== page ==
By Curtis Miner, Senior History Curator at The State Museum of Pennsylvania
When the Pennsylvania Turnpike opened in October 1940 as the first limited-access “super highway” in the country, there was the sense that history was unfolding, even if its implications for how Americans might travel in the future could only be glimpsed faintly, if at all.
The press corps of the day declared it to be a “dream highway“ and America’s answer to the German Autobahn. The thousands of motorists who descended on it during its first weekend of operation, many having waited in line for hours for a chance to ride the “magic carpet” across the Alleghenies, seemed to agree.
Though there were other long-distance roadways then in existence, including national routes such as the Lincoln Highway, none offered the speed, convenience, and safety of the new 160-mile stretch that crossed the Allegheny Mountains connecting Harrisburg to Pittsburgh. The Turnpike had everything that its contemporaries did not: four lanes instead of two; low grades and gentle curves; limited access at designated “interchanges”; integrated service plazas; and a relatively direct path that bypassed the obstructions—both natural and man-made—that dogged travel on other highways.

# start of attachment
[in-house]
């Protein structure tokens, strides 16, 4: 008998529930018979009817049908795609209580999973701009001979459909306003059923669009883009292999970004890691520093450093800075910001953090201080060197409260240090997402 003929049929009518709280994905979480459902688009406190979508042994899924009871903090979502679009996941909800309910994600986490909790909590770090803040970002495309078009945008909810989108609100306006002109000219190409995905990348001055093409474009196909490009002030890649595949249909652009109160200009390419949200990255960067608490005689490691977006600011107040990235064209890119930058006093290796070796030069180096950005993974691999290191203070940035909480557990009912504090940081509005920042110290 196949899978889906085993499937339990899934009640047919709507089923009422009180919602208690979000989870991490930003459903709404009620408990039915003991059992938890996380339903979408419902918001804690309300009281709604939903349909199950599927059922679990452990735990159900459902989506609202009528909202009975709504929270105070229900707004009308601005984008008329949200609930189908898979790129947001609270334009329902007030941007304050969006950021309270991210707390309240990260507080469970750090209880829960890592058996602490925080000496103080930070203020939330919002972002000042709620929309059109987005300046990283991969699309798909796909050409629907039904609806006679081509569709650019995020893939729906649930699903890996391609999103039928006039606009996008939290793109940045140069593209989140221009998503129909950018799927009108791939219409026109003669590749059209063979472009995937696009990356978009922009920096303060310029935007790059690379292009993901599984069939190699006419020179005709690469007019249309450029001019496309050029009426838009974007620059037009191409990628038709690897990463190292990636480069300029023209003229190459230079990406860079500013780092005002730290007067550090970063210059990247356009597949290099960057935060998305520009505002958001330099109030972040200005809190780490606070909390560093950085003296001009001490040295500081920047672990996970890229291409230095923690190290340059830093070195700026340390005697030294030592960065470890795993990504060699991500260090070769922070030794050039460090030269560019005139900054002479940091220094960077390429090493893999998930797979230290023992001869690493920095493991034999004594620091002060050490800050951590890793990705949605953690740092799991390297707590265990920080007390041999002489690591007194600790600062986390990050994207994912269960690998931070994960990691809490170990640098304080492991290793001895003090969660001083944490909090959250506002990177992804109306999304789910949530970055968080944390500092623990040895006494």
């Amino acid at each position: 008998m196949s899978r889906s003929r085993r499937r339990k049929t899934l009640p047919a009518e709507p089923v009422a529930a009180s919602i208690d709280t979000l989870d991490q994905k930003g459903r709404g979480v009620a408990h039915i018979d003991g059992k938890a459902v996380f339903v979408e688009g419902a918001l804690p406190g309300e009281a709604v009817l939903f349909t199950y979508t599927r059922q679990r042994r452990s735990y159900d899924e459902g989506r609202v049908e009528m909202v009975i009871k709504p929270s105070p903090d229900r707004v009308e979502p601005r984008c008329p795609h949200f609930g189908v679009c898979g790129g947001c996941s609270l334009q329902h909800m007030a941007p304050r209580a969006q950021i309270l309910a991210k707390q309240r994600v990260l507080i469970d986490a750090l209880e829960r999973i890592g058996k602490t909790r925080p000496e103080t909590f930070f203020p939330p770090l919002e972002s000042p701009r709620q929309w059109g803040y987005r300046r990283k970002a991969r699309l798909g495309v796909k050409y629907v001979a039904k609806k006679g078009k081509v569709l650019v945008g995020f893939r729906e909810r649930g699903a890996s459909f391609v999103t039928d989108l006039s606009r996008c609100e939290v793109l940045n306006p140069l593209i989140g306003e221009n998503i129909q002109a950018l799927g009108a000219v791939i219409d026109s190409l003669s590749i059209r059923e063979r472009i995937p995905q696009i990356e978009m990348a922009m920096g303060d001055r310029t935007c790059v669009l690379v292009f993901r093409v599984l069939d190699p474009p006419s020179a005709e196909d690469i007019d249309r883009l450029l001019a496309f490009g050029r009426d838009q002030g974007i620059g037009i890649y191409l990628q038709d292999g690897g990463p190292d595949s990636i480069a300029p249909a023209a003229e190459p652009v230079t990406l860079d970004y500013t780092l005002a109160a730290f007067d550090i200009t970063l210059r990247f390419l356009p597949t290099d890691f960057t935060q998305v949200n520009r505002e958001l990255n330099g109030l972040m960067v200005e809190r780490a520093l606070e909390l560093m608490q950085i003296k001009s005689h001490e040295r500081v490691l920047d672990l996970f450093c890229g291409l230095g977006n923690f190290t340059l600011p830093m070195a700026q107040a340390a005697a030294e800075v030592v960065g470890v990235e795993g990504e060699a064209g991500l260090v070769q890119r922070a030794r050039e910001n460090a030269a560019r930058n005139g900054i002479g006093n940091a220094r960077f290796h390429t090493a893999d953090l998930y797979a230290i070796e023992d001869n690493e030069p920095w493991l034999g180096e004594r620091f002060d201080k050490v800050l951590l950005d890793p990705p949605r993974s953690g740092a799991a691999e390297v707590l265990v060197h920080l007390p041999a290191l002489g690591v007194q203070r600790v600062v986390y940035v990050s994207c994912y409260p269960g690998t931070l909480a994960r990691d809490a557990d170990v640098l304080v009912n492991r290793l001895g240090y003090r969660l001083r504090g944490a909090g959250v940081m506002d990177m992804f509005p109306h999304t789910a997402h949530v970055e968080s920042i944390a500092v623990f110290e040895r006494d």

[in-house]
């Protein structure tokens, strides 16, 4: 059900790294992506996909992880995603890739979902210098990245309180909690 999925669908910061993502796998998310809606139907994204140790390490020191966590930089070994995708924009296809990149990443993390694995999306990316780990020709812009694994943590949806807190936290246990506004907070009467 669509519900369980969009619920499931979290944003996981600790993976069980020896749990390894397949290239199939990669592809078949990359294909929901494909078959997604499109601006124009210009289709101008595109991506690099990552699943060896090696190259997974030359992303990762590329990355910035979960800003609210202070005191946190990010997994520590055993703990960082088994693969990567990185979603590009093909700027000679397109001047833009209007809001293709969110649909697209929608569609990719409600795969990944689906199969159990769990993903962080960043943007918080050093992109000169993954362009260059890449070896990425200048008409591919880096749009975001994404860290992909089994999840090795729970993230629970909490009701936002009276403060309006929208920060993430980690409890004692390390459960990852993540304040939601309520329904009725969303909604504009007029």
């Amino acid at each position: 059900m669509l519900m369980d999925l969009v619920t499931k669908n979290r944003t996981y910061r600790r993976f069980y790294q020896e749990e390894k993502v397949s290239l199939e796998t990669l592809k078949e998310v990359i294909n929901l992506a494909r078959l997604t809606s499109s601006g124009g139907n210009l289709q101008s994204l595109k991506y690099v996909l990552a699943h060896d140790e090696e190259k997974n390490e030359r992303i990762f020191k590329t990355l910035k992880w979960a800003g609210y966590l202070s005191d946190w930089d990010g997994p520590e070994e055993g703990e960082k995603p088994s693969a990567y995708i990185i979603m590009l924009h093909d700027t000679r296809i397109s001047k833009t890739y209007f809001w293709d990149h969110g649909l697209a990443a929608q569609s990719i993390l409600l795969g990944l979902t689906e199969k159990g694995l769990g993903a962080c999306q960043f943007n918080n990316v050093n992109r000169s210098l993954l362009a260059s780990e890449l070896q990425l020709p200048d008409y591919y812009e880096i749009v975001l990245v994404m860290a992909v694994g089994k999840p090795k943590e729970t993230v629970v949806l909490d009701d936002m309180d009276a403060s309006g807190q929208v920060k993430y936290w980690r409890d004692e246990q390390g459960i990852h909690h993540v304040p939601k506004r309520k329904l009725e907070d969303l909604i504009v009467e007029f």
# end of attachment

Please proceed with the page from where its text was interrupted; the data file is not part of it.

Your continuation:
For motorists in the mid-Atlantic, the proof was in the time clock: opening of the Turnpike’s first section cut travel time between Harrisburg and Pittsburgh in half.
Ironically, the same features that made the new superhighway so worthy of journalistic hype when it first debuted make it largely indistinguishable today from other interstates. That’s largely due to the Turnpike’s success in creating a blueprint for superhighway design, one that has been replicated across other state toll roads that followed, and, after 1956, across the entire Interstate Highway System that President Eisenhower signed into law.
As the State Museum of Pennsylvania embarked on a plan to mark the seventy-fifth anniversary of the Pennsylvania Turnpike for 2015, the challenge was to use this paradox as an opportunity: namely, as an occasion to make visitors aware of the history and significance of a roadway whose existence they had likely taken for granted. The interpretive goal was to tell the story behind the creation of the Pennsylvania Turnpike and to use the rich historical records that the Commission left behind, and later transferred to the State Museum and State Archives, to interpret the historic roadway from the perspective of both those who planned it and those who used it.